To the Light House in Smithfield
DUBLIN will get a new fourscreen arthouse cinema late next year with the opening of Light House at Smithfield. The 600-seat, custom-built venue is proceeding with investment from developers Fusano Properties Ltd and grants from the Department of Arts, Sport and Tourism and the Cultural Cinema Consortium, a joint initiative of the Arts Council and the Irish Film Board.
The complex will be operated by Neil Connolly and Maretta Dillon, who ran the two-screen Light House Cinema on Middle Abbey Street until it closed in 1996.
“Light House at Smithfield will act as the cultural hub for the rejuvenated Smithfield area, presenting a richly diverse and individual programme of the best Irish, independent, foreign-language, art house and classic cinema,” Connolly told Reel News. “Building on the tradition of the old Light House Cinema, we’ll offer an experience that is that bit different, that bit special.”
Suspect is spirited away
Director Gavin Hood follows his Oscar-winning South African drama Tsotsi with a topical political thriller. Rendition, now in production, stars Meryl Streep as US government official who approves the so-called rendition of the suspect in a suicide bombing. Jake Gyllenhaal plays a Middle East-based CIA operative who questions his assignment after observing the suspect’s interrogation. The principal cast also includes Reese Witherspoon, Peter Sarsgaard and Alan Arkin.
Flann O’Brien’s literary output continues to attract the interest of film and TV producers. A cru- cial reference to The Third Policeman in the series Lost triggered a surge in sales for the book, and Brendan Gleeson plans to adapt and direct At Swim-Two-Birds as a feature film. And next Wednesday director Rory Bresnihan and producer AnneMarie Naughton begin production on the short film, The Martyr’s Crown, based on O’Brien’s short story. They have lined up an impressive cast led by David Kelly, Eva Birthistle, Alan Devlin, Michael McElhatton and Mark Doherty.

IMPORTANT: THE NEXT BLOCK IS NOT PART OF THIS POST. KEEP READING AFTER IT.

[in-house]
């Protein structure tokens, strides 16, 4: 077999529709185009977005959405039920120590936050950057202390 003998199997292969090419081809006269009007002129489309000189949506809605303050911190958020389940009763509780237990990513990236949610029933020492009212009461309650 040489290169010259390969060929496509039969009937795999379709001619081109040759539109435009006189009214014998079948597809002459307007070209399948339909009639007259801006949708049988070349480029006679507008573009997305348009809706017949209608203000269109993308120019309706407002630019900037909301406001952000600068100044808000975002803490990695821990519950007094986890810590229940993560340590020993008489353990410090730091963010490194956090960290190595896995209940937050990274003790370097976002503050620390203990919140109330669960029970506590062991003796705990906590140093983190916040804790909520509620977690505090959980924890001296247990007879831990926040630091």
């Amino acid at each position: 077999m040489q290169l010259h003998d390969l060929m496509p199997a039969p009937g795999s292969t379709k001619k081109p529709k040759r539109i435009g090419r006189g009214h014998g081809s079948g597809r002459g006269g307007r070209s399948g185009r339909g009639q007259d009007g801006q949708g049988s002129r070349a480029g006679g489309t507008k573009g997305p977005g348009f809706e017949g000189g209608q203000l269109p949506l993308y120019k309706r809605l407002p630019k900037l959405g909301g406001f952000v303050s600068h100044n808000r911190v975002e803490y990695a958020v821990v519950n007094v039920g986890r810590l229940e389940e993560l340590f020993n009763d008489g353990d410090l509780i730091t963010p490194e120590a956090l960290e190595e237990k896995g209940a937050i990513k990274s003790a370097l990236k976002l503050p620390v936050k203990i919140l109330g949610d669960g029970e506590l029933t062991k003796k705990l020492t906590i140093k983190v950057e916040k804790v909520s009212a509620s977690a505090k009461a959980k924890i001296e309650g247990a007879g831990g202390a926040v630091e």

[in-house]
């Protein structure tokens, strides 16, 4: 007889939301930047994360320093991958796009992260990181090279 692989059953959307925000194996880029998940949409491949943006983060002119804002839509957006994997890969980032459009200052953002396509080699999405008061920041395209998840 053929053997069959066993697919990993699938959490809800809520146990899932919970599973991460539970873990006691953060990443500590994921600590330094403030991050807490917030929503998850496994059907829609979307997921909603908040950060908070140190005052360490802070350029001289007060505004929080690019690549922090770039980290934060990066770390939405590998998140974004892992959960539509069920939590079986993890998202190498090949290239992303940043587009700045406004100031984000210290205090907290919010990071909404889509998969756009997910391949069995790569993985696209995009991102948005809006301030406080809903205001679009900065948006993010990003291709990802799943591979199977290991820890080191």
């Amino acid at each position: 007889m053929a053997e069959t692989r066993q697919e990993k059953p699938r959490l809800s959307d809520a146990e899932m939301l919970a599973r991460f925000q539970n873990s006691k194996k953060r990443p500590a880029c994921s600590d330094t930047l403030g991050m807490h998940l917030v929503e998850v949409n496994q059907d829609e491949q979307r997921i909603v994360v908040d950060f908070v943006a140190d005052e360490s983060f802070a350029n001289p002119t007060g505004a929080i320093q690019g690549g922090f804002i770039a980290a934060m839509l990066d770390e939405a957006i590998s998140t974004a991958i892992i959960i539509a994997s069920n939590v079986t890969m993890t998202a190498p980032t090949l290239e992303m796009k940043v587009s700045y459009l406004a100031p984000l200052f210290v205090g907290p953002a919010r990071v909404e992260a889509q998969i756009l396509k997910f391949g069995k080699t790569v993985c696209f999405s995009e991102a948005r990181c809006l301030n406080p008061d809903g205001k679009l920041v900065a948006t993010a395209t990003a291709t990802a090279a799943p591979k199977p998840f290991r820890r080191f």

Demme on Carter’s trail
One of the longest running movies at Irish cinemas this year, An Inconvenient Truth, featuring former US vice-president Al Gore, closed at the Screen in Dublin last night after 12 weeks on release. Now former US president Jimmy Carter is to be the subject of a documentary from director Jonathan Demme. He Comes in Peace follows Carter on the promotional tour for his new book, Palestine: Peace Not Apartheid.
“The president’s book tour occurs at a crossroads where the world of religion intersects with global politics,” comments Demme, who says his film will adopt an experimental approach to ensure it isn’t dominated by talking heads. Demme’s documentaries have included the Talking Heads concert film, Stop Making Sense, and the recent Neil Young: Heart of Gold.
UIP goes MIA
Regular cinemagoers will be familiar with the logo for United Pictures International (UIP), which has preceded hundreds of movies down the years but will disappear from our screens in 2007. UIP has been a joint venture for international distribution between two of Hollywood’s most prolific major studios, Universal and Paramount, which are going their separate ways. Today’s release of The Holiday (see review, page 12) will be the last Universal production to open here under the UIP banner.
Paddy Kelly, the Irish manager of UIP, will take care of Paramount pictures, starting with the release of Alejandro Gonzáles Iñárritu’s Babel on January 19th, while Dave Burke, formerly of Eclipse Pictures, is the manager of Universal’s new Irish office, kicking off with action movie Smokin’ Aces, starring Ben Affleck, on January 12th.
Don’t forget your shovel
Glancing through the list of movies selected for next month’s Sundance festival, it was a surprise to see Christy Moore alongside Molly Shannon, Laura Dern and Peter Sarsgaard in the cast of Mike White’s Year of the Dog. However, the popular Irish singer-songwriter is not going all Hollywood – the Christy in White’s movie is a young actress who made her film debut five years ago in King Pathetic Creep.